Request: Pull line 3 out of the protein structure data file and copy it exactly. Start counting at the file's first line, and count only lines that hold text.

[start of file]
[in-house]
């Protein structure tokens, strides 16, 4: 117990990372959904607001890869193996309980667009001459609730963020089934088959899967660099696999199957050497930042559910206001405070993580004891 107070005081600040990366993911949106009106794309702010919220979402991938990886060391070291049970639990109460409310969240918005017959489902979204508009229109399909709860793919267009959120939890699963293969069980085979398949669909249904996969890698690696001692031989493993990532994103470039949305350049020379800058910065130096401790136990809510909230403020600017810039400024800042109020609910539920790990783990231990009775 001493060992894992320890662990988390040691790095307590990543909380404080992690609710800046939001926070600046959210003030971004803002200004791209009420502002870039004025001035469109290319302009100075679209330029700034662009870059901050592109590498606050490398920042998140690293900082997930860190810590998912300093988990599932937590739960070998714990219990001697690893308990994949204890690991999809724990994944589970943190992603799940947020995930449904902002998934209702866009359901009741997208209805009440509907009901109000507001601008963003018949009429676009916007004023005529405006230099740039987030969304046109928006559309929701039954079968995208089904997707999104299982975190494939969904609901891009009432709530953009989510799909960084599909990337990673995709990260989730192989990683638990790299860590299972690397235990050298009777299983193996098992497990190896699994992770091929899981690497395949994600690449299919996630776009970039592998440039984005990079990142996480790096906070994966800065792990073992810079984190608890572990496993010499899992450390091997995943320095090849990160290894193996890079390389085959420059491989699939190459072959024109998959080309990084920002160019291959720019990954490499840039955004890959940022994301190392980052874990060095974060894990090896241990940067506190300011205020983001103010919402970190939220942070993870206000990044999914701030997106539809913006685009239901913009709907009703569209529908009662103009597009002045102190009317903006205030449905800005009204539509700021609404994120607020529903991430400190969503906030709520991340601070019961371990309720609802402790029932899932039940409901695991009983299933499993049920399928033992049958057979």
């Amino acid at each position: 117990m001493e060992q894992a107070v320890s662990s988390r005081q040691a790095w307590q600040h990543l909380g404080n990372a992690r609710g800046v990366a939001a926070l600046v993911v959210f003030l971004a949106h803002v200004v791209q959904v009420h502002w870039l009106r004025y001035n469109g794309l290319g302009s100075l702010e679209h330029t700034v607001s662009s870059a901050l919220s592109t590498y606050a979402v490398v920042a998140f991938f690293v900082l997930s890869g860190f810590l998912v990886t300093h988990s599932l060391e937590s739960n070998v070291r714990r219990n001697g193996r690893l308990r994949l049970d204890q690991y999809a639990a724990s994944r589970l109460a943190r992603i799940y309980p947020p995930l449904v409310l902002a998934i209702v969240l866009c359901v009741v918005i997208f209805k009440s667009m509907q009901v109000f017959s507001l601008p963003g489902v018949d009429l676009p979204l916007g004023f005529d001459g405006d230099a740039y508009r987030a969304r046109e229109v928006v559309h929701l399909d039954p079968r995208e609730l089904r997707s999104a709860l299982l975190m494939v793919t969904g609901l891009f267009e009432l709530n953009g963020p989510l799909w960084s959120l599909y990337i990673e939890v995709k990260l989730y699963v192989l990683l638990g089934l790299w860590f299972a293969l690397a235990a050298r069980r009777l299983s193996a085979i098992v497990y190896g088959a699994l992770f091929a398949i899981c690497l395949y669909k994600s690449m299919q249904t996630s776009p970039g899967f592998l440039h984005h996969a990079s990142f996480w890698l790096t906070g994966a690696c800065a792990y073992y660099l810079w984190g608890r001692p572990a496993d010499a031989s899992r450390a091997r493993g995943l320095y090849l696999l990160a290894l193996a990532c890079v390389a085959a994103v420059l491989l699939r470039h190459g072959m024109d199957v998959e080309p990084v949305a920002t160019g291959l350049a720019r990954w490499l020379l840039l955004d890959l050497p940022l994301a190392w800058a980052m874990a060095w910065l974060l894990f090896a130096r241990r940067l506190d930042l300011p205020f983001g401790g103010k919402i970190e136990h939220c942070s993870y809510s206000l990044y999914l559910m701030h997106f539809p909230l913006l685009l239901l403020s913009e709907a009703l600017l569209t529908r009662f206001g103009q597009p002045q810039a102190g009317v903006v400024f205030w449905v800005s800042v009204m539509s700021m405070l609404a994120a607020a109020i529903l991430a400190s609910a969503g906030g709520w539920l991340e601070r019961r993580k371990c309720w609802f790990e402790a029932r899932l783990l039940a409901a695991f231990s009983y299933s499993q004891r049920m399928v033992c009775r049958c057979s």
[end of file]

């Amino acid at each position: 117990m001493e060992q894992a107070v320890s662990s988390r005081q040691a790095w307590q600040h990543l909380g404080n990372a992690r609710g800046v990366a939001a926070l600046v993911v959210f003030l971004a949106h803002v200004v791209q959904v009420h502002w870039l009106r004025y001035n469109g794309l290319g302009s100075l702010e679209h330029t700034v607001s662009s870059a901050l919220s592109t590498y606050a979402v490398v920042a998140f991938f690293v900082l997930s890869g860190f810590l998912v990886t300093h988990s599932l060391e937590s739960n070998v070291r714990r219990n001697g193996r690893l308990r994949l049970d204890q690991y999809a639990a724990s994944r589970l109460a943190r992603i799940y309980p947020p995930l449904v409310l902002a998934i209702v969240l866009c359901v009741v918005i997208f209805k009440s667009m509907q009901v109000f017959s507001l601008p963003g489902v018949d009429l676009p979204l916007g004023f005529d001459g405006d230099a740039y508009r987030a969304r046109e229109v928006v559309h929701l399909d039954p079968r995208e609730l089904r997707s999104a709860l299982l975190m494939v793919t969904g609901l891009f267009e009432l709530n953009g963020p989510l799909w960084s959120l599909y990337i990673e939890v995709k990260l989730y699963v192989l990683l638990g089934l790299w860590f299972a293969l690397a235990a050298r069980r009777l299983s193996a085979i098992v497990y190896g088959a699994l992770f091929a398949i899981c690497l395949y669909k994600s690449m299919q249904t996630s776009p970039g899967f592998l440039h984005h996969a990079s990142f996480w890698l790096t906070g994966a690696c800065a792990y073992y660099l810079w984190g608890r001692p572990a496993d010499a031989s899992r450390a091997r493993g995943l320095y090849l696999l990160a290894l193996a990532c890079v390389a085959a994103v420059l491989l699939r470039h190459g072959m024109d199957v998959e080309p990084v949305a920002t160019g291959l350049a720019r990954w490499l020379l840039l955004d890959l050497p940022l994301a190392w800058a980052m874990a060095w910065l974060l894990f090896a130096r241990r940067l506190d930042l300011p205020f983001g401790g103010k919402i970190e136990h939220c942070s993870y809510s206000l990044y999914l559910m701030h997106f539809p909230l913006l685009l239901l403020s913009e709907a009703l600017l569209t529908r009662f206001g103009q597009p002045q810039a102190g009317v903006v400024f205030w449905v800005s800042v009204m539509s700021m405070l609404a994120a607020a109020i529903l991430a400190s609910a969503g906030g709520w539920l991340e601070r019961r993580k371990c309720w609802f790990e402790a029932r899932l783990l039940a409901a695991f231990s009983y299933s499993q004891r049920m399928v033992c009775r049958c057979s």